5. Lariat Knot
: Well balanced loop / Honda for a Lariat.
6. Guy-Line Hitch
: Improvise guy lines on tents.
7. Figure-of-eight Knot
: Same as (1) – but stronger.
8. Packer’s Knot
: For parcels, easy tighten.
 9. Reef Knot
: Joining rope / cord of the same thickness.
10. Single Slip Reef 
: Temporary tie, easy to undo.
11. Double Slip Reef 
: Tie shoes / temporary tie.
12. Surgeon’s Knot
: Variation of (9) – holds while tying.
13. Sheet Bend 
: Joining odd thickness ropes.
14. Sheet Bend 
: Same as (13) but on a loop.
15. Double Sheet Bend 
: Very unequal / wet ropes.
16. Swab Hitch / Slippery Sheet Bend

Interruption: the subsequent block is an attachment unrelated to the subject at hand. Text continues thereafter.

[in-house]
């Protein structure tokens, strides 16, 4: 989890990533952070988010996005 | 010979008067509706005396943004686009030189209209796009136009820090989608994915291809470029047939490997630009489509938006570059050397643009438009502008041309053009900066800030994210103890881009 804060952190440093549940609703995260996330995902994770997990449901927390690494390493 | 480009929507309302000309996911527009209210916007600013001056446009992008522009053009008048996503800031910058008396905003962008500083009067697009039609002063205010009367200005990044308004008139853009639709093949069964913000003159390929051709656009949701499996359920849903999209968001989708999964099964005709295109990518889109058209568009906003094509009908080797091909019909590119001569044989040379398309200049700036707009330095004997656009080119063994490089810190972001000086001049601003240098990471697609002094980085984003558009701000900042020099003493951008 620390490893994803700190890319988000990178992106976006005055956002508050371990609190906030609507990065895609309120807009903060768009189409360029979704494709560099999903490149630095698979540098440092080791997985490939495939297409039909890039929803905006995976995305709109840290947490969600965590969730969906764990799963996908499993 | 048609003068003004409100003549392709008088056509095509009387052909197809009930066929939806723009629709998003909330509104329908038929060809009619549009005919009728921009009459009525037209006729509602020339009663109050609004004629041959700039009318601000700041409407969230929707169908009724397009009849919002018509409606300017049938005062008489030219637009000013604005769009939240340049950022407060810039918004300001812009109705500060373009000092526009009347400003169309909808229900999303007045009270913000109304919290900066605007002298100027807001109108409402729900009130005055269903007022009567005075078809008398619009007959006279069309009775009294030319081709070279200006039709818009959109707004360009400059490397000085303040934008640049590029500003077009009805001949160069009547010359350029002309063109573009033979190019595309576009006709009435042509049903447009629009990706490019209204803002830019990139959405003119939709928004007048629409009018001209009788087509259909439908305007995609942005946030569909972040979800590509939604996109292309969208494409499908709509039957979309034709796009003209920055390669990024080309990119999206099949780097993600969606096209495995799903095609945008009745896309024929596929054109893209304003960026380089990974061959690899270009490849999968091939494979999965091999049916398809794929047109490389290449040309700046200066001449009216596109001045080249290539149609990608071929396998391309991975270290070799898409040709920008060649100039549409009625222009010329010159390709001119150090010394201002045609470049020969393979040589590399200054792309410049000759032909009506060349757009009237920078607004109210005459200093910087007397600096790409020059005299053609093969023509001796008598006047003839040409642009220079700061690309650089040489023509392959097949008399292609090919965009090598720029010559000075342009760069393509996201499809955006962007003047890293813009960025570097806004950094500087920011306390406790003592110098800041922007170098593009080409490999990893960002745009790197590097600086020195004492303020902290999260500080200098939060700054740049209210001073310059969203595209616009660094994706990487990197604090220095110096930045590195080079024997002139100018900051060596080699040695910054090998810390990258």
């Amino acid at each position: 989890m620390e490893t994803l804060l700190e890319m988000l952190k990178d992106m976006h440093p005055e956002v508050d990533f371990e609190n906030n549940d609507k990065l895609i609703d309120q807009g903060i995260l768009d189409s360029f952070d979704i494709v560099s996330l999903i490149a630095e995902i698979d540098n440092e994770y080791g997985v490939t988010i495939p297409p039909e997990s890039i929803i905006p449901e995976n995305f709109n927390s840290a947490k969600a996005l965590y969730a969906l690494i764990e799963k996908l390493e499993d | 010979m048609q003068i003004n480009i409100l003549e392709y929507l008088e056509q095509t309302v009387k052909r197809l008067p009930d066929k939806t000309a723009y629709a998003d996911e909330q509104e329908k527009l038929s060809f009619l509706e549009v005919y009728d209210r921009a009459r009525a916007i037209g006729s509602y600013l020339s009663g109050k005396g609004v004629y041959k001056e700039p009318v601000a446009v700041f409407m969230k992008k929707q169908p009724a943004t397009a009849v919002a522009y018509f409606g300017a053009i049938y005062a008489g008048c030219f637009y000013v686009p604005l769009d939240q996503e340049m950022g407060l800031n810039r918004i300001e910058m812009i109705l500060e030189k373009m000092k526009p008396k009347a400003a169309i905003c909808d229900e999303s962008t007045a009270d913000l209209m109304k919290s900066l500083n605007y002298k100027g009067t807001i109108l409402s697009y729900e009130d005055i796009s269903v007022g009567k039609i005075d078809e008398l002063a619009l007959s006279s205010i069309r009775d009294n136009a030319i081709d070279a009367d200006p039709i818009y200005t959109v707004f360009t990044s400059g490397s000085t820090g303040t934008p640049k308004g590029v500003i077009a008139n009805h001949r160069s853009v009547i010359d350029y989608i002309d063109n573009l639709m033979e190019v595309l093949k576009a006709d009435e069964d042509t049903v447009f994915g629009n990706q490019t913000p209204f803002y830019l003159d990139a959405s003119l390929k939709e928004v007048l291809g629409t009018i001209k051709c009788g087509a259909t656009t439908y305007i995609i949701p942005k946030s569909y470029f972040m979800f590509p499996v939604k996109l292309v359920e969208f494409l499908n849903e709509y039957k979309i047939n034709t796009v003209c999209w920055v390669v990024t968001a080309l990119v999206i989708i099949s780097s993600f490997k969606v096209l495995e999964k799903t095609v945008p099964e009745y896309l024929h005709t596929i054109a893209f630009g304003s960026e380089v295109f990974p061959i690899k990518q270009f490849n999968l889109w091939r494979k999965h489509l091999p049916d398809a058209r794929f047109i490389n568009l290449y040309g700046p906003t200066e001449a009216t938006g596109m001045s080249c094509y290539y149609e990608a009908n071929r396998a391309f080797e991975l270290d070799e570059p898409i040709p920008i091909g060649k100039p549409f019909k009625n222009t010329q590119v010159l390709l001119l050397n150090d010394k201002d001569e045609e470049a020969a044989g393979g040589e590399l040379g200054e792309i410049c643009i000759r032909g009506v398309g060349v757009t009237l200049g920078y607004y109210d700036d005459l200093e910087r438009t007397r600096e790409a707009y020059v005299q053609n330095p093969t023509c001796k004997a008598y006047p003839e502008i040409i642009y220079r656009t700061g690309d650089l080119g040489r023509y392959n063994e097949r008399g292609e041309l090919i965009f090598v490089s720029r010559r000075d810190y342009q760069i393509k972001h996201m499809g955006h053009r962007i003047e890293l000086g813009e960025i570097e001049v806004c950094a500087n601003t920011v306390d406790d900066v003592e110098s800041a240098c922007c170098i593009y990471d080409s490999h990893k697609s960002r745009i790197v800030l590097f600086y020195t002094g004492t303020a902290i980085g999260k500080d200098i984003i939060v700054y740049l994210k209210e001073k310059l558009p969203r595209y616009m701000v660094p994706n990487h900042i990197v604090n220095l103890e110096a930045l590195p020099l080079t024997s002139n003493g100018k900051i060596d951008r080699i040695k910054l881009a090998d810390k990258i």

: For quick release.
17. Carrick Bend 
: ‘Bending’ large thick ropes together.
18. Binder Turn
: If knot to go through machine / pulley.
19. Clove Hitch
: Temporary tie / starting lashings.
 20. Rolling Hitch
: Sideways pull under strain.
 21. Magnus Hitch
: Tie off, using rope friction to hold.
 22. Highwayman’s Hitch
: To secure, but loosen easily.
 23. Larks Head 
: Various uses like (4), easy to undo.
 24. Half Hitch
: Temporary tie, easy to undo.
 25. Round Turn & Two Half Hitches
: Rope under strain.
 26. Round Turn & Two Half Hitches
: If Rope too long.
 27. Timber Hitch
: Starting Diagonal Lashing / securing.
 28. Bowline
: Loop at rope end / rescue loop.
 29. Bowline-on-a-Bight
: Double loop rope end / rescue.
 30. Water Bowline
: Prevents knot ‘jamming’ when wet.
 31. Running Bowline
: Useful running noose / loop.
 32. Hangman’s Noose / Jack Ketche’s Collar
: Run loop.
 33. Hangman’s Noose
: Used as a non-running loop.